Forty years after his ignoble resignation in the face of impeachment Richard Nixon’s shameful legacy lives on. No, it’s not Watergate and the related cover-up. It’s Nixon’s politics of race-baiting, contempt and bigotry known as his Southern Strategy that, under different labels, continues to blight our politics today.
When Lyndon Johnson advanced the Civil Rights Act of 1964, he predicted Democrats would lose the South for generations. He was right as Republicans, instead of reaffirming the extraordinary and long overdue bipartisan legislation they actually voted for, wasted no time cynically preying on Southern white resentment and exploiting racism for political gain. At the time, there were no southern Republican congressmen to speak of. Now as a result of their tactics the South is a hotbed of Republican reactionism.
Nixon watched in 1964 as Barry Goldwater, couching racist appeals under the guise of permitting owners of public accommodations to refuse service to, implicitly, blacks in contravention of the Civil Rights Act — incredibly a position advanced last year by Sen. Rand Paul — became the first Republican to win the electoral votes of any Deep South state since Reconstruction, collecting five of them. Nixon watched as Alabama governor George Wallace openly pandered to racists, eventually winning four Southern states as well as significant support from whites, especially white men, across the country as an independent presidential candidate in 1968.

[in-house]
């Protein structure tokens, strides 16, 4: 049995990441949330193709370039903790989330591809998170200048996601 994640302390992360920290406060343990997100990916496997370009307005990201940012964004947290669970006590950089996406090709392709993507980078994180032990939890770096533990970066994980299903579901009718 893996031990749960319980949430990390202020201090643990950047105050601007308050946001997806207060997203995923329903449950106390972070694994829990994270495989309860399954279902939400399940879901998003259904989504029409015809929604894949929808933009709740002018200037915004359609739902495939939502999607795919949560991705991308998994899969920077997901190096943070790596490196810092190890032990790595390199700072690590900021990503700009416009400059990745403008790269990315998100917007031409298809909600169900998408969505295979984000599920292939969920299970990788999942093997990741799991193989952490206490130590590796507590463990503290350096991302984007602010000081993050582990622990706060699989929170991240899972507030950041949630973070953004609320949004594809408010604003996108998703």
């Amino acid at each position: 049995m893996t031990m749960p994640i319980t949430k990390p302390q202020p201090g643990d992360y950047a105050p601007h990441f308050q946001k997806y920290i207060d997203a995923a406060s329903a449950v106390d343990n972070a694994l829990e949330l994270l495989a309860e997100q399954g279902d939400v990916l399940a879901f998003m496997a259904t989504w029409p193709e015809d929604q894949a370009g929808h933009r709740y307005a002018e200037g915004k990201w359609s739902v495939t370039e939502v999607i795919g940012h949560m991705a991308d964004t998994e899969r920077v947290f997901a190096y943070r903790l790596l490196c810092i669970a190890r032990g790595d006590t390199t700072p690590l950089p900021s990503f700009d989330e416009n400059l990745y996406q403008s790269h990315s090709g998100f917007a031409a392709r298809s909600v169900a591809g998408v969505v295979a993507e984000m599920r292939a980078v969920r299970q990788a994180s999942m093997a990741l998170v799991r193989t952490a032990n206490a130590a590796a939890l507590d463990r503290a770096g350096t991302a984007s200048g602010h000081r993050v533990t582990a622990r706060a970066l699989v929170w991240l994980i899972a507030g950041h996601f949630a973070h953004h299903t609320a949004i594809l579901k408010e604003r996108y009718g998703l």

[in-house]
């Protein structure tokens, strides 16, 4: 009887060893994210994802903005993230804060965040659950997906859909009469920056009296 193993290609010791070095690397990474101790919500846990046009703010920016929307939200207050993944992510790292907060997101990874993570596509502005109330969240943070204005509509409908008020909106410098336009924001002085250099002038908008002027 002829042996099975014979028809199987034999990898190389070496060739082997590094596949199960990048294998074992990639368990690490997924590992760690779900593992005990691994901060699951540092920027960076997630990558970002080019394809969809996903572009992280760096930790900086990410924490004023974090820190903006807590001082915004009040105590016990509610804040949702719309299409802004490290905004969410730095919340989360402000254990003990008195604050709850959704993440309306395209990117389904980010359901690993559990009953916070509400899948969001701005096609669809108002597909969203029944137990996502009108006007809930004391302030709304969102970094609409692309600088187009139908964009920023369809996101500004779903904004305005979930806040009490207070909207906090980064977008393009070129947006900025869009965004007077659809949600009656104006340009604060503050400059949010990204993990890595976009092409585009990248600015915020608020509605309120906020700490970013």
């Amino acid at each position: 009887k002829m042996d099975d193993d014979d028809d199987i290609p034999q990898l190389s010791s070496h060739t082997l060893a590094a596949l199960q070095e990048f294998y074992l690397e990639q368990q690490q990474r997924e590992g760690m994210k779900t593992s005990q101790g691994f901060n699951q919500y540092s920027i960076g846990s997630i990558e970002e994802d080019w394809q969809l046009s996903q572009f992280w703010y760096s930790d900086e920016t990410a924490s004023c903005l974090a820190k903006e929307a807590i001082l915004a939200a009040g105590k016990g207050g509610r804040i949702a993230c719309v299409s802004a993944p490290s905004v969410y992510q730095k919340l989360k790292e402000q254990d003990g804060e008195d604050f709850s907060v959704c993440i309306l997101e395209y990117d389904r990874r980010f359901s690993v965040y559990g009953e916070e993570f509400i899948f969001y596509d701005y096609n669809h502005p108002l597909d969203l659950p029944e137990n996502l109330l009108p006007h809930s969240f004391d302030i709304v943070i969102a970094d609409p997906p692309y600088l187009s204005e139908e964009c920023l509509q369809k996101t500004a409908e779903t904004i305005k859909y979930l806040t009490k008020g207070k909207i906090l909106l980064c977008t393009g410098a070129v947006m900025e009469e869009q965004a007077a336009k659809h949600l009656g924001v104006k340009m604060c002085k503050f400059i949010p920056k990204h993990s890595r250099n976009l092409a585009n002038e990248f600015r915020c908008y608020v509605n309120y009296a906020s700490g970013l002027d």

The lessons were not lost on Nixon as he and his political guru, Kevin Phillips, who believed “politics turned on animosity,” devised their Southern Strategy for the 1968 campaign, which embraced the politics of racial division using dog-whistle code words like “states’ rights,” “forced busing” and “property values” to get the message across that Nixon would not be disposed to enforcing civil rights legislation on the states. This was enough of a fig leaf to allow Negro-phobic Republicans and what came to be called Reagan Democrats to cloak their own racism with a disturbing acceptability.
It took until 2005 for the then-Republican National Committee chairman to apologize to African-Americans for the party’s behavior, but by then the party had become the catch-all for closet racists, homophobes, misogynists, xenophobes, militia and eventually birthers, secessionists, dead-enders and an assortment of other wing-nuts who intimidated the judicious, constructive, mainstream of the party into political nihilism.
Instead of telling these bigots there was no place for them in the GOP, as Dwight Eisenhower had shunned the John Birchers in the 1950s, they crassly welcomed them to win elections at any cost. Now because of grossly gerrymandered congressional districts attracting increasingly bizarre fringe candidates, they’re stuck with them. And the country is stuck with the codification of crazy, fouling our political system in ways from which it may never recover.
Marty Moore is a freelance writer living in Port Richey.